A late 2019 project orchestrated by Tideland Electric Membership Corporation (EMC) will effectively remove the aerial power lines from Pole Road at the southern end of Hatteras Island, switching to a submarine cable that will be far more reliable in the years to come.
“Technically, [that stretch] will no longer be Pole Road, because there will no longer be poles,” said Cape Hatteras National Seashore Superintendent David Hallac at a December public meeting in Buxton. “But the [ORV] beach access will still be there.”
Formally known as Ramp 55, but referred to by Hatteras locals as Pole Road, this section of shoreline that borders Hatteras Inlet has lost an estimated 1.5 miles of land since Hurricane Isabel in 2003.
“The erosion in that area has gradually done a number on the southern end of Hatteras Island, and has gotten significantly worse since Superstorm Sandy in 2012,” said Tideland EMC Manager of Corporate Communications Heidi Jernigan Smith. “This has necessitated us to [move] about 9,800 feet cable from aerial to underground.”
This southern terminal of Hatteras Island is also the hand-off point from Cape Hatteras Electric Cooperative to Tideland EMC, with the string of aerial power lines and submarine cables providing the connection to power for Ocracoke Island.
And with the shoreline gradually disappearing, a move to submarine cables is required to ensure that this connection stays intact.
“There have been some pretty significant impacts [in that area] from Hurricane Florence,” said Hallac. “It’s disorienting, because the road has completely merged with the beach.”
The move from aerial to an underground cable for the roughly two-mile stretch of beach was originally slated to begin in February of 2019, but several factors caused the project to be pushed back to December, 2019.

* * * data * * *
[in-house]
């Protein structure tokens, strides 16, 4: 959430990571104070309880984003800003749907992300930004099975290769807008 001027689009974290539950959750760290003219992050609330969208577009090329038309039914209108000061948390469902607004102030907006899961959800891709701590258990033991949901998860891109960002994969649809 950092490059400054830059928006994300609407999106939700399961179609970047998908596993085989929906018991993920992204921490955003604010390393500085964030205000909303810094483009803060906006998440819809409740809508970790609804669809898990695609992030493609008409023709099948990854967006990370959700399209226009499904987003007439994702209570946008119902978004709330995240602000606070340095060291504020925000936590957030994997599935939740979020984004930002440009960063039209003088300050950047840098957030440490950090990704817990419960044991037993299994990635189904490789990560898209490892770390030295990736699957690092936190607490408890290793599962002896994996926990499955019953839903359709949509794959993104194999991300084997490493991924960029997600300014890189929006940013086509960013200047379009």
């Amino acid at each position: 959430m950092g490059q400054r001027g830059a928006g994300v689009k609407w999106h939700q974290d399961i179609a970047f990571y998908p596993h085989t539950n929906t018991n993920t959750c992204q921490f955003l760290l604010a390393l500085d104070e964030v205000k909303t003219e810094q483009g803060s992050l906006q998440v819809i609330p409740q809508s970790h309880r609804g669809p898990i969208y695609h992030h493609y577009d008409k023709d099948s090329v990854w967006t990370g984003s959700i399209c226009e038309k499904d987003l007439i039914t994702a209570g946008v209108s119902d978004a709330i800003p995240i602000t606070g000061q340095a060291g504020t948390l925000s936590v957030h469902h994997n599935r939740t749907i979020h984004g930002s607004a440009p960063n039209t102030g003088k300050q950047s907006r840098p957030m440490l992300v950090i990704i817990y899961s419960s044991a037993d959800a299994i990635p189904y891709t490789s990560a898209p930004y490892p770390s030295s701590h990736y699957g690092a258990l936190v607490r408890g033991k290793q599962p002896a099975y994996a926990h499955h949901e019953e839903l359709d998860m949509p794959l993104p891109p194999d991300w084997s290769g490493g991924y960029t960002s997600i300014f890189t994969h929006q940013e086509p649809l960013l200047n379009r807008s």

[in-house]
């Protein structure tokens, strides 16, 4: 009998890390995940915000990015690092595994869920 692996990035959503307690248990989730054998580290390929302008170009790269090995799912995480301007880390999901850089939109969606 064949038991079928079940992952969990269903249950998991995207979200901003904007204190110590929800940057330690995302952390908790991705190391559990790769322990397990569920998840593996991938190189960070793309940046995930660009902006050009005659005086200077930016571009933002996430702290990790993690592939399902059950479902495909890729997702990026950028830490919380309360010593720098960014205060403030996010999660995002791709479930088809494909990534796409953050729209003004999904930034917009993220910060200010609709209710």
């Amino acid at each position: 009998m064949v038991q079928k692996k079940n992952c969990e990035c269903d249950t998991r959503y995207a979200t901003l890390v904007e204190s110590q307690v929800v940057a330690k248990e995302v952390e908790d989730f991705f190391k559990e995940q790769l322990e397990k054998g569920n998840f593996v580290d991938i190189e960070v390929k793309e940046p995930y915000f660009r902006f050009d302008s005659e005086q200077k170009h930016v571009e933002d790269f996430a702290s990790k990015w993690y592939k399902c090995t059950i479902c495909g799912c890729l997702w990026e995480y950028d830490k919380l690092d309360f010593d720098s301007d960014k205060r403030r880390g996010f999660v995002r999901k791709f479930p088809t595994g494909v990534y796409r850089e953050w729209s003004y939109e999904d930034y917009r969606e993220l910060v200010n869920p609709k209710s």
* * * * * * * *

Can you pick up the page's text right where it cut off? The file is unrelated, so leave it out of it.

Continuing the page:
“For one thing, the cable is so heavy that it has to come in by barge,” said Smith. “There are logistics [to consider], as well as a certain window of time that we can do the work, because we do have to apply for a federal permit as well. As such, the earliest window of opportunity will be December of 2019.”
The delayed start date may be a concern if a strong storm impacts the area during the 2019 hurricane season, but it also has a silver lining in terms of potential funding for the roughly $3 million dollar endeavor.
“We’re more exposed with each storm and major weather event that impacts that area, but by the same token, we’re hoping some other things may fall into place – in particular, we have applied for some hazard mitigation funding,” said Smith. “There are so many hazard mitigation projects in the Southeast that are in the works, but we will probably get a little more attention from the hazard mitigation funding source, which will help us [obtain] some outside funds to help with the expenses.”
“Anything we can realize that would help us offset that expense would be greatly appreciated by our entire membership,” Smith added.
Smith also noted that with or without hazard mitigation funding, the project is one of many major projects that Tideland EMC tackles every couple of years in the six counties it represents. “Operational expenses are generally more forgiving, as you can expense those over time,” she said, “and this isn’t our largest operational project in recent years.”
Though the project is currently a year away, once in process, it will take roughly a month to complete, and in the end, Ocracoke Islanders will have a much safer and more reliable power source – regardless of how the beach bordering Hatteras Inlet changes in the years to come.
“One thing that we do know if that once we put in that submarine cable that’s currently [being used] across Hatteras Inlet, it’s a headache-free cable,” said Smith. “We think that this project buys us a big bit of reliability. It’s not impervious, but it’s pretty close, and that’s important to our residents and guests on Ocracoke – that there is a reliable connection to get power to the island.”